Women of G FUEL: Brittney Palmer
As a model, an accomplished painter, and an Ultimate Fighting Championship Octagon Girl, Brittney Palmer is perhaps the most well-known female member of the #GSQUAD—at least outside the world of gaming. Her Instagram account boasts over a million followers, and her art has been exhibited all over the country, most recently in a solo exhibition as part of UFC’s International Fight Week 2019.
But despite these impressive plaudits, Brittney was warm and down-to-earth when we spoke, clearly at ease switching back and forth between discussing her childhood and describing the private helicopter ride over Whistler Mountain from which she had returned the day before. “I look at [fellow UFC ring girl] Arianny, and I’m like, ‘we’re the only two people in the world that can do what we’re doing right now,’” said Brittney. “We just did the fight, the thing—this is our moment. So I’m really grateful, and I feel very comfortable.”
Things weren’t always so simple for Brittney. Born in San Diego, she moved to Las Vegas at a young age. Though Brittney was a diligent student—during her senior year, she was part of her high school’s varsity debate team—growing up in Sin City gave her an early look at the razzle-dazzle town in which she’d eventually forge her career. “We’d sneak away in high school and we’d go on the strip, like that’s what we’d do for fun,” said Brittney. “So it definitely was a little bit of a different upbringing.”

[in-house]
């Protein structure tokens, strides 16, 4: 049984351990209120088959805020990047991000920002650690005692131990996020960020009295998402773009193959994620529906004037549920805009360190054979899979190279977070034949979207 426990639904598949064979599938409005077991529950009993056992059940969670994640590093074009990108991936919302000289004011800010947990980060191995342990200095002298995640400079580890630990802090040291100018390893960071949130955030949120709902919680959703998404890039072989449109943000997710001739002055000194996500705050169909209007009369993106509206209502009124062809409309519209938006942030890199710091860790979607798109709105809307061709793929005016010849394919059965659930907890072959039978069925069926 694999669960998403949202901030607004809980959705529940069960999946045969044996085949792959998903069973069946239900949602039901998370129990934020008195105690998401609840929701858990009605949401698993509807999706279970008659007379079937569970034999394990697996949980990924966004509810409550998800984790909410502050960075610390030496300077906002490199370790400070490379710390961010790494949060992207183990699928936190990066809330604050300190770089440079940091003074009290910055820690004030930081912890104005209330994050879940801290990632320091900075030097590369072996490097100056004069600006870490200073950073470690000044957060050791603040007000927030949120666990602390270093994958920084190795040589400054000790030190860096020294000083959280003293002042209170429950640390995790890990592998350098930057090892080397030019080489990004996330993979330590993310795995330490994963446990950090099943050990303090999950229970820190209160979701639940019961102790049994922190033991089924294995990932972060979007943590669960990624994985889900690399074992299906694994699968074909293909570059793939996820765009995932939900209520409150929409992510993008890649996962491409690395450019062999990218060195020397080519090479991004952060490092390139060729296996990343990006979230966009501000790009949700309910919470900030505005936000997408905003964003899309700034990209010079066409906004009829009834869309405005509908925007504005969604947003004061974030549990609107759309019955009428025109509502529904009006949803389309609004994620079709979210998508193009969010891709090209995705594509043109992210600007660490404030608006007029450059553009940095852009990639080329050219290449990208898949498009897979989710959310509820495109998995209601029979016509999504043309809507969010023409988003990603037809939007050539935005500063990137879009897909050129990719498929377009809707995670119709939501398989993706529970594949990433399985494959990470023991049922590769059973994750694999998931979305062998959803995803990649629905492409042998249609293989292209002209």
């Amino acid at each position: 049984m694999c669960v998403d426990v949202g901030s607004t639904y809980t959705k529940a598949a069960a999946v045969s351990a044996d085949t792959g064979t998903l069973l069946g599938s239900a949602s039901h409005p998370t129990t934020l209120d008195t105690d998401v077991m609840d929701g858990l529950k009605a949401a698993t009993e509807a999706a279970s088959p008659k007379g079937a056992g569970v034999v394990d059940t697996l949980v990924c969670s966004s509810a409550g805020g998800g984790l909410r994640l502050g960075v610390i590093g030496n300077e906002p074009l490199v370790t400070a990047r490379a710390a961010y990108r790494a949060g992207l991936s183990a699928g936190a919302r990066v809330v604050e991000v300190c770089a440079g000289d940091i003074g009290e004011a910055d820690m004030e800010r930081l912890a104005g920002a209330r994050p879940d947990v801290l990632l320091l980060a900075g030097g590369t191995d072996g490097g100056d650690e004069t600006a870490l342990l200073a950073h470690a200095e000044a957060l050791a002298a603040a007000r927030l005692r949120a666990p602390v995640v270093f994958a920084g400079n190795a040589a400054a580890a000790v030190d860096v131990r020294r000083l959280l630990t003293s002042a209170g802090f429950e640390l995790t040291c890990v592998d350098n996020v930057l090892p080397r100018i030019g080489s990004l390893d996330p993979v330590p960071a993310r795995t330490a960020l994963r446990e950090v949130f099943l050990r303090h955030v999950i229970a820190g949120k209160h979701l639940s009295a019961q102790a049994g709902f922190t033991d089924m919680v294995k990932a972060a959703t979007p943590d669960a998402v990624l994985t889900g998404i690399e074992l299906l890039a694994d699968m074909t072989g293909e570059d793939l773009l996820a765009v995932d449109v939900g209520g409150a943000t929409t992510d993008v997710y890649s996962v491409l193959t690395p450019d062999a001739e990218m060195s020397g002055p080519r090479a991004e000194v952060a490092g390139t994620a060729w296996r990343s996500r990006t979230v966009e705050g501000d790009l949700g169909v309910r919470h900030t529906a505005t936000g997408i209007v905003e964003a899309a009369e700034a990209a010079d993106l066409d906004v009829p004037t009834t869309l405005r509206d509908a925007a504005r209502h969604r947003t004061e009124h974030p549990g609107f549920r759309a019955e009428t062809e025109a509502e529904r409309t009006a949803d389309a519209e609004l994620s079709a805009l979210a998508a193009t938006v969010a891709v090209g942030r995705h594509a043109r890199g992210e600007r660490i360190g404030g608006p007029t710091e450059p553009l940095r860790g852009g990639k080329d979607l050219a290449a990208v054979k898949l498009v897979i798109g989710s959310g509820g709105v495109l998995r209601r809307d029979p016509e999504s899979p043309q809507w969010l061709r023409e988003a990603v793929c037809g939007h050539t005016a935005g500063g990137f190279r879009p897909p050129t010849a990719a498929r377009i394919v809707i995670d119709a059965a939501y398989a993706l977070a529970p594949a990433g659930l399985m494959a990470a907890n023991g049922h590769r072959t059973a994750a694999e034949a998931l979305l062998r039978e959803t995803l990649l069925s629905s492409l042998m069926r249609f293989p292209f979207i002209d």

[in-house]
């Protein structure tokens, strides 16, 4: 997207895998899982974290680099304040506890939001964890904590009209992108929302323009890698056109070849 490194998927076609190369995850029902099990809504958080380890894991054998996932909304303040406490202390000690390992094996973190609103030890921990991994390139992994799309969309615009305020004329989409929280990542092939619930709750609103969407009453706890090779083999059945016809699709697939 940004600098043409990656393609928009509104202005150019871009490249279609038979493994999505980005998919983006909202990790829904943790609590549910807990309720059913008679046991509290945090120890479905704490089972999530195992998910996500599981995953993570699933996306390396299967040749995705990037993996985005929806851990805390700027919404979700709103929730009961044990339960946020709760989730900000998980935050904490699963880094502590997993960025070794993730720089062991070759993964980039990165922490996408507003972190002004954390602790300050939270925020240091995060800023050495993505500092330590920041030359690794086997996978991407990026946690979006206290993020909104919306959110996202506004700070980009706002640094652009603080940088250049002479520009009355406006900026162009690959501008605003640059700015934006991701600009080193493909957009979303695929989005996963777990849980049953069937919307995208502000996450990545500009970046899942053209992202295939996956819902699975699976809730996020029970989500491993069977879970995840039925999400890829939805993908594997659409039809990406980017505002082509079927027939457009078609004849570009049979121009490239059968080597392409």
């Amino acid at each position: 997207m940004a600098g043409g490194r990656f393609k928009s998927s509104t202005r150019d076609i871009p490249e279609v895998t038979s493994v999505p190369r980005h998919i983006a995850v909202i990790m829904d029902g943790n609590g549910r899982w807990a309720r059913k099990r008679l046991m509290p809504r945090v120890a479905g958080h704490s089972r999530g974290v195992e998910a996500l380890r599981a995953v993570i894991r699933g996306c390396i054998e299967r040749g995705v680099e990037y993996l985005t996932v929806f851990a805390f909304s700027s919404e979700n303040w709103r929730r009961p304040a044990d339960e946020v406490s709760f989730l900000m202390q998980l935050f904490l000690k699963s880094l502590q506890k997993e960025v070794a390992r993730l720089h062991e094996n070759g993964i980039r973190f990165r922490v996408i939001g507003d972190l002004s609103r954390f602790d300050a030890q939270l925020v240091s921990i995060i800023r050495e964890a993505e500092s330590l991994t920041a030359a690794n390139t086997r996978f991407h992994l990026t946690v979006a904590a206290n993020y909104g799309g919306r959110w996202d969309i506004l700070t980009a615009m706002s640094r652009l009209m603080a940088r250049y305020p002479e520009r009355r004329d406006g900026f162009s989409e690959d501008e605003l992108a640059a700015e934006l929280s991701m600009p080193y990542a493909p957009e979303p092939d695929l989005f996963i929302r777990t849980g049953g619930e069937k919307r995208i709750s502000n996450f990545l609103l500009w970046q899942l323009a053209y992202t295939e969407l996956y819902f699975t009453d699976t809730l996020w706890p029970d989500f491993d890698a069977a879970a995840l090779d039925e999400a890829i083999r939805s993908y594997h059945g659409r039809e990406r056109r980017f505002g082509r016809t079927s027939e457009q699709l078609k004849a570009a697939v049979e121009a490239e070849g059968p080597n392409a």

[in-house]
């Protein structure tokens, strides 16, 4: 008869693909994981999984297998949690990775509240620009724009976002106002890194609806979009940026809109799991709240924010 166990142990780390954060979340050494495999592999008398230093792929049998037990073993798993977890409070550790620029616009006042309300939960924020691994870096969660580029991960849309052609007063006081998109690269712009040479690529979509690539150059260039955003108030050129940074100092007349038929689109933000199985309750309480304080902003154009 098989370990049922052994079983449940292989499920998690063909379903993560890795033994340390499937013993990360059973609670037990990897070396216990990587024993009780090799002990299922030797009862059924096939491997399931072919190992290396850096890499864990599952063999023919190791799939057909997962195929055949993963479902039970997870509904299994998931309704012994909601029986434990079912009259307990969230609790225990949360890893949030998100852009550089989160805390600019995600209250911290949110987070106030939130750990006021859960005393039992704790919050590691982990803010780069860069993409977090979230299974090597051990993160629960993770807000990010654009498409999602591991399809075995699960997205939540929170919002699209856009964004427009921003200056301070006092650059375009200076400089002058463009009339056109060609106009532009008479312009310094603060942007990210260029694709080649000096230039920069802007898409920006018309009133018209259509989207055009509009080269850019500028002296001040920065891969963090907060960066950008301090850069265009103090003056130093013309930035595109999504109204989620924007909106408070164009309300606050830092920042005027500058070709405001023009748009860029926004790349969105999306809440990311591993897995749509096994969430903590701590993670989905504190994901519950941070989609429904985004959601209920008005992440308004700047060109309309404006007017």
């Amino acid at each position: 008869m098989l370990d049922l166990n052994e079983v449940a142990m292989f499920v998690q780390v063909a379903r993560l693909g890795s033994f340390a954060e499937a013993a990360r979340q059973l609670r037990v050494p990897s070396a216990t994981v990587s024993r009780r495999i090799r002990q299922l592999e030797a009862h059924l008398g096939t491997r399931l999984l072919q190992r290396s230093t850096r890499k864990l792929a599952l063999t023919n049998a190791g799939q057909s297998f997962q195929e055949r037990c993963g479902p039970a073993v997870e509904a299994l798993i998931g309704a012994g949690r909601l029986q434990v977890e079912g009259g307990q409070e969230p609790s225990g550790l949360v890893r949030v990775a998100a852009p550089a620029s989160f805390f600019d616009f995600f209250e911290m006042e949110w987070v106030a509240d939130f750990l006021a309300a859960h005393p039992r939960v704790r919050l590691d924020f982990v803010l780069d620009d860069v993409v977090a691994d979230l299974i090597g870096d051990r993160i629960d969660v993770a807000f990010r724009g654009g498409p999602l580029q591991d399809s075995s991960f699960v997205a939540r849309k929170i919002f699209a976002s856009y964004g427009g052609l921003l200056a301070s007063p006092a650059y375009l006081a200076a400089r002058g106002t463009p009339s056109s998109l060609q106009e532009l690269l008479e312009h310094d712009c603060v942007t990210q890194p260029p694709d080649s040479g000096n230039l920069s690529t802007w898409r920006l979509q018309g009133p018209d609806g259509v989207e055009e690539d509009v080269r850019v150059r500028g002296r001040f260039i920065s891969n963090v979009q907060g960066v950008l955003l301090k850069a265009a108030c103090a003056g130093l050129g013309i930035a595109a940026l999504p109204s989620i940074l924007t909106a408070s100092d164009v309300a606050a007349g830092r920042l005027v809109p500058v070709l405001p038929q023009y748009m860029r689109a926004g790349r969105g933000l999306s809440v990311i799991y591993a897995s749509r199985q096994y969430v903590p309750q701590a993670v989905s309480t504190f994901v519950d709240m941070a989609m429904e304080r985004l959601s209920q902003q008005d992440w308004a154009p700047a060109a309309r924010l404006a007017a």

When Brittney was 16, her father passed away, leaving her mother to support Brittney and her three siblings single-handedly, first as a property manager, then as a loan officer. “My mom has always worked really hard, to this day,” said Brittney. “My family’s small, but we’re very close.”
After graduating from high school, Brittney started a job selling timeshares for Westgate Resorts, but soon found herself yearning for greener pastures. “In the month that I did the job, I couldn’t stand it. I sold literally like one or two, so I wasn’t very good at it,” said Brittney. “But outside, there were two showgirls, with big showgirl headdresses, and I was like, ‘what is that, I want to do that job.’”
Inspired, Brittney boldly approached the showgirls and asked them how they got their gig. They gave her their boss’s phone number, and after a call and interview, Brittney scored a position as a showgirl on the very same day. Soon enough, she set her eyes on another goal: getting a job as a professional dancer.
Unfortunately, Brittney had no formal dancing experience at the time. “So I would work,” said Brittney. By day, she worked for $15 an hour; by night, she attended dance classes. Eventually, she negotiated a deal with the dance school, teaching young children how to dance in exchange for free classes of her own. “I just worked seven days a week, just hustled at it so much. And finally, I was ready to become a dancer.”
After three years as a professional dancer, Brittney was forced to recalibrate her career once more after she was involved in a brutal car accident. “My car was T-boned and hit me on the driver’s side. I was driving and fractured my pelvis in three places.